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The Court of Appeal has handed down its judgement in the Aqasia, upholding the decision at first instance - to the collective groan of bulker and tanker owners everywhere. The full judgement can be found here.
In a nutshell, the Aqasia concerned the carriage of fishoil in bulk from Iceland to Norway which suffered contamination on route. The owners had sought to limit their liability to under the Hague Rules to £100 per metric ton. This was contested by the claimant. It was agreed between the parties at arbitration that this preliminary point should be addressed by the court. At first instance, Mr Justice Cooke found the Hague Rules not to apply.
On appeal, their Lordships, contrary to the commercial opinion of many, held that a “unit” does not in fact refer to a unit of measurement, i.e. a metric ton, but instead refers to a physical item and therefore does not apply to bulk cargo.
In dismissing the Owners appeal, Flaux LJ giving the lead judgement stated:
“My conclusion that the clear meaning of “unit” is a physical item of cargo or shipping unit and not a unit of measurement or a freight unit and, hence, Article IV rule 5 does not apply to bulk cargo, is confirmed by the travaux préparatoires, by the preponderance of the authorities and textbook and academic commentaries. Like the judge I have no hesitation in rejecting the appellant’s construction of Article IV rule 5.” (para 92)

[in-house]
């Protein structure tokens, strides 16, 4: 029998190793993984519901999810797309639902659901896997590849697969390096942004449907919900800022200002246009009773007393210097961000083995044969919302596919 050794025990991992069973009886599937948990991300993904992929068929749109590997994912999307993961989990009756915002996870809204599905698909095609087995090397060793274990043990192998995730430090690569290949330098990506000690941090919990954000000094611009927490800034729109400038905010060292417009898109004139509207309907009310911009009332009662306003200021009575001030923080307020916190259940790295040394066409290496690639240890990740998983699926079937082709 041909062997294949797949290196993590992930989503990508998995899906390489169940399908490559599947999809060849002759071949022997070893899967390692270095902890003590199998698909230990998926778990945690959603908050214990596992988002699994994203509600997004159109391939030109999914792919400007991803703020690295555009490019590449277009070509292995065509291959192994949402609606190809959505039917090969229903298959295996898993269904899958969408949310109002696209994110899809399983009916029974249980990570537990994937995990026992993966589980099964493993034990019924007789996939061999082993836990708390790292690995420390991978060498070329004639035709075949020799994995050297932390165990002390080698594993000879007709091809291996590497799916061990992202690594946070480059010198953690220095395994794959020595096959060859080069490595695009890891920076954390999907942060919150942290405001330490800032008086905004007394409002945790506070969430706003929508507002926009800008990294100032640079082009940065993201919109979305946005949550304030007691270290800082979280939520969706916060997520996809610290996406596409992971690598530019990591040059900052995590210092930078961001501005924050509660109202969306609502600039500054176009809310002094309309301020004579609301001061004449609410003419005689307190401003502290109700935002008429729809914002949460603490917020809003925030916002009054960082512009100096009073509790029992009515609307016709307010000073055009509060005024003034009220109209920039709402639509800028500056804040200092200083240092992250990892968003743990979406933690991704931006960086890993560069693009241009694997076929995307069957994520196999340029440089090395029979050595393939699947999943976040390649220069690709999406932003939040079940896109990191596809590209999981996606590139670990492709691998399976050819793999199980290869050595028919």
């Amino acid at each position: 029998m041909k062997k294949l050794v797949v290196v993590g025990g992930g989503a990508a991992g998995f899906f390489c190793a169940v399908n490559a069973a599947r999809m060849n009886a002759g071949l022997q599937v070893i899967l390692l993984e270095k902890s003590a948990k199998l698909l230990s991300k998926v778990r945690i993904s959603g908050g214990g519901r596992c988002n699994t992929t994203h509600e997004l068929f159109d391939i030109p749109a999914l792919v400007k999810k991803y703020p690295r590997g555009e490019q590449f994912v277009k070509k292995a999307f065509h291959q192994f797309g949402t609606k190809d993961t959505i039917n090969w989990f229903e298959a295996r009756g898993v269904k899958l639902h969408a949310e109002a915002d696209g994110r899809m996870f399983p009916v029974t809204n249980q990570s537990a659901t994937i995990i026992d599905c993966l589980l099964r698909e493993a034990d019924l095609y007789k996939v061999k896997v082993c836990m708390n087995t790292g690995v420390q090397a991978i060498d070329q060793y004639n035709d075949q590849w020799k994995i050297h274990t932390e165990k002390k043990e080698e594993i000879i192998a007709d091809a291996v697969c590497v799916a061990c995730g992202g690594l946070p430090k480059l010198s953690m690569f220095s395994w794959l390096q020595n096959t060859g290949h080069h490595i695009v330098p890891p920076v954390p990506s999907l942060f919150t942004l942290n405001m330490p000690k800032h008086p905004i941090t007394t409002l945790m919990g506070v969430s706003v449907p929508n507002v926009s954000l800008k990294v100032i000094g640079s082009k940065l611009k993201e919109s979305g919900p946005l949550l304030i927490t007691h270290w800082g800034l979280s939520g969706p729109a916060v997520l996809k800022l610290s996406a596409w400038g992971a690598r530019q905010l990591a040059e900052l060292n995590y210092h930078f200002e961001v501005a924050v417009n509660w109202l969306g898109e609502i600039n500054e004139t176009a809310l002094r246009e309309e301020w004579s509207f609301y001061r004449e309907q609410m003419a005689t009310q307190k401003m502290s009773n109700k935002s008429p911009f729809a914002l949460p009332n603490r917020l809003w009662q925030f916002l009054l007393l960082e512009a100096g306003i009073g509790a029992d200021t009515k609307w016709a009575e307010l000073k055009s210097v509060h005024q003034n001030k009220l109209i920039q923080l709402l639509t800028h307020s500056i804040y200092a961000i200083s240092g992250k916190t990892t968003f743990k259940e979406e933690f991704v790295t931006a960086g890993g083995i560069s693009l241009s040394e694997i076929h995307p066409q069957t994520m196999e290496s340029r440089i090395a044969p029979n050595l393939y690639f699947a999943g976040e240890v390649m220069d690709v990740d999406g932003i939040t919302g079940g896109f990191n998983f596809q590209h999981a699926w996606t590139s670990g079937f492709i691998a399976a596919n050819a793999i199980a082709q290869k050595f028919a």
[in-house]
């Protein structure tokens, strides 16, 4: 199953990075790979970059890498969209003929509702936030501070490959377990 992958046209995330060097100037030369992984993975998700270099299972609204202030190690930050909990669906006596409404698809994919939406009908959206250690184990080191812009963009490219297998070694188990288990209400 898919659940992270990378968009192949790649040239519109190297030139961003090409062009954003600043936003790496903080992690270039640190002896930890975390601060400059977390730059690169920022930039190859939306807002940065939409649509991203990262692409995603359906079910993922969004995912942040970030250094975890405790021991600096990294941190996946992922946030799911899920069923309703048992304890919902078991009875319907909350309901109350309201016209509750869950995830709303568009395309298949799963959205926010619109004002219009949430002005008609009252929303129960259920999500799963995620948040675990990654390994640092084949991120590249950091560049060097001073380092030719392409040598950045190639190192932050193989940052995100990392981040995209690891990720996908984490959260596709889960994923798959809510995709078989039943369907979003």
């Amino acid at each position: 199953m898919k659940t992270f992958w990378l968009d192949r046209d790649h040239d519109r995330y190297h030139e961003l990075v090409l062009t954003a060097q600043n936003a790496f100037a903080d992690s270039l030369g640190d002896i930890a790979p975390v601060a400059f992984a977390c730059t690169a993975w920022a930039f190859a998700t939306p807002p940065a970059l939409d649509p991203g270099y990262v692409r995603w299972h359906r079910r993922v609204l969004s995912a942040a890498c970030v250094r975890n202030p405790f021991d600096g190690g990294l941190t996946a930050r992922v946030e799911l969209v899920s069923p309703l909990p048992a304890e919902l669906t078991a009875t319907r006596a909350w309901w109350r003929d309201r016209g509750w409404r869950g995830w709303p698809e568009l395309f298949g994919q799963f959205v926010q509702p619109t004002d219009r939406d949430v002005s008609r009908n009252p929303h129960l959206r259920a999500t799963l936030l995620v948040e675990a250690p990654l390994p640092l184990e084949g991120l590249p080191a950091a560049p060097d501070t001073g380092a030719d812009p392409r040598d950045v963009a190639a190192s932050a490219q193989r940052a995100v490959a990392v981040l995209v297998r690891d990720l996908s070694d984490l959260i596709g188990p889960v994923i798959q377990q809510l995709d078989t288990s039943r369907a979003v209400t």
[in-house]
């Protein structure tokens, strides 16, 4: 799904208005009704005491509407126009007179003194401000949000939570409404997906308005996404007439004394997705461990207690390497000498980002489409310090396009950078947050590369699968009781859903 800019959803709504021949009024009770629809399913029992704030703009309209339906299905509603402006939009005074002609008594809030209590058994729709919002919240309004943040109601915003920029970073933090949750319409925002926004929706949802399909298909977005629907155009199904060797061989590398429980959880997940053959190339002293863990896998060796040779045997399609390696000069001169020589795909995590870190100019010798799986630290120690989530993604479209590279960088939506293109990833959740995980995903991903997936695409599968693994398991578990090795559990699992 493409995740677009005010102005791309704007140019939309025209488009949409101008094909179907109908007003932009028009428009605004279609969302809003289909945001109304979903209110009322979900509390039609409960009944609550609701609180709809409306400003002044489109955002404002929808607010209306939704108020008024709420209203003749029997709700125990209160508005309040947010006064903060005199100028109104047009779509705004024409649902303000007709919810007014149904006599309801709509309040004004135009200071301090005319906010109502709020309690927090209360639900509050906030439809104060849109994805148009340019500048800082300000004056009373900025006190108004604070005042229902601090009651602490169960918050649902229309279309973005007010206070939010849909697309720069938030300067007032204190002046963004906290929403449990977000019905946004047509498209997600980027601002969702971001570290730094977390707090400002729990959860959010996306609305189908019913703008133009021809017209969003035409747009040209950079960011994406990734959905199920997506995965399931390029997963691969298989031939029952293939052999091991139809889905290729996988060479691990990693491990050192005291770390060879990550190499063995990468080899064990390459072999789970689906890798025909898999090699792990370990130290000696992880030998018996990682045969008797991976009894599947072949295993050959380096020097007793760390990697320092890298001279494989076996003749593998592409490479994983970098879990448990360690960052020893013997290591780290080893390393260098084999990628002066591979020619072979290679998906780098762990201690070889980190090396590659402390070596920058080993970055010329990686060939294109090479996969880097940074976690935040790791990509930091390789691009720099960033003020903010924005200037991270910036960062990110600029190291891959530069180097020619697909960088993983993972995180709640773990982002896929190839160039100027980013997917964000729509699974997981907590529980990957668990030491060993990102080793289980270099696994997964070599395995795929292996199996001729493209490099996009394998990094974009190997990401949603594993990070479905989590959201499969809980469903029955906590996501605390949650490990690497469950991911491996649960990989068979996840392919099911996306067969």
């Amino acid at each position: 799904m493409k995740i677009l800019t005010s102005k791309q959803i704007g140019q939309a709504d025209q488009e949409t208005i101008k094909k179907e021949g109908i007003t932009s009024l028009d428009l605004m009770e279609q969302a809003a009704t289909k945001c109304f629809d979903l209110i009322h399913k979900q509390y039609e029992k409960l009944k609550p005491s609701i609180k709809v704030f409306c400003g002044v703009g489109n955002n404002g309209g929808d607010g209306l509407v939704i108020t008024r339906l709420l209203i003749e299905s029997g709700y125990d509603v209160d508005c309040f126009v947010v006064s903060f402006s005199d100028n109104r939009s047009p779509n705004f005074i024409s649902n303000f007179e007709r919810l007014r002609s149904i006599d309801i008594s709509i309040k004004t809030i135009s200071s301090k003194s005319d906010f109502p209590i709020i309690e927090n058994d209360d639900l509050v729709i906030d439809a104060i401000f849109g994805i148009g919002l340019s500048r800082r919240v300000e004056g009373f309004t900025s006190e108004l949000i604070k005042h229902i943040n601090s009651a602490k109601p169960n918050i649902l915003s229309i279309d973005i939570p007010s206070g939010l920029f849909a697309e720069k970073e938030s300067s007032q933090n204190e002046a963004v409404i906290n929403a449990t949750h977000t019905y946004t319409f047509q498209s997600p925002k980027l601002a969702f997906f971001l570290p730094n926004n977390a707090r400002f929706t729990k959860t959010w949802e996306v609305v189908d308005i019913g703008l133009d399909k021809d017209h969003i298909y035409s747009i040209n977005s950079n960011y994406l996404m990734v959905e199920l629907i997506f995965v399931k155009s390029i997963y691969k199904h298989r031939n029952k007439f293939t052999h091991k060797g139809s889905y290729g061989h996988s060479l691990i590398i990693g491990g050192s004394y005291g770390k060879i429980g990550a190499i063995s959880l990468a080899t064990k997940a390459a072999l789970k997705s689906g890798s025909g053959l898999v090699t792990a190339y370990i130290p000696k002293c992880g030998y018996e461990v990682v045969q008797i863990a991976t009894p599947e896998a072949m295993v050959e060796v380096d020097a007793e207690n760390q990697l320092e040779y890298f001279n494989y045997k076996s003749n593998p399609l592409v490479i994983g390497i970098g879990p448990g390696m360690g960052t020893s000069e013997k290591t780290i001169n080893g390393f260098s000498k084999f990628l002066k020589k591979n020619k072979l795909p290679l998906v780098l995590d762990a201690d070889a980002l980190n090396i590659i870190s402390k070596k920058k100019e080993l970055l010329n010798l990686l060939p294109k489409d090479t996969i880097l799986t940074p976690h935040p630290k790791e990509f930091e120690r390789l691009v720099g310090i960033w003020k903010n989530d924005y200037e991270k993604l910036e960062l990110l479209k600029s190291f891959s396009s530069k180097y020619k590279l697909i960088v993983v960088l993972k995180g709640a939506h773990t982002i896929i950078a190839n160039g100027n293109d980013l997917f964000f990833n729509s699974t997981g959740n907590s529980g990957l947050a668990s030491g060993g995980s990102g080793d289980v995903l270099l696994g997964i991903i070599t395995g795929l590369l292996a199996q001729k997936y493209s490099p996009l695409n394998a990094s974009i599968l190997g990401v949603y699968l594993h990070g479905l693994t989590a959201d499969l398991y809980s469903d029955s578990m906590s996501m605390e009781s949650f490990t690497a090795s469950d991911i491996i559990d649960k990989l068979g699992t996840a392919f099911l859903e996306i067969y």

So where does this leave us now?
The Court’s decision again highlights an apparent trend towards higher limits in favour of claimants in the English courts. However, it may not all be doom and gloom for Owners. The decision in the Aqasia is limited the Hague Rules, with the Visby amendment and their clearer SDR/kg limits remaining intact.
Further, Flaux LJ did give owners an out. Referencing Lord Bingham in the Tasman Discoverer  UKPC 22 and Temperley and Vaughan, he advised there was nothing stopping parties incorporating a deeming provision into the body of a charter to give “…Article IV rule 5 and “unit” a different meaning from that they would have had in the absence of the deeming provision.”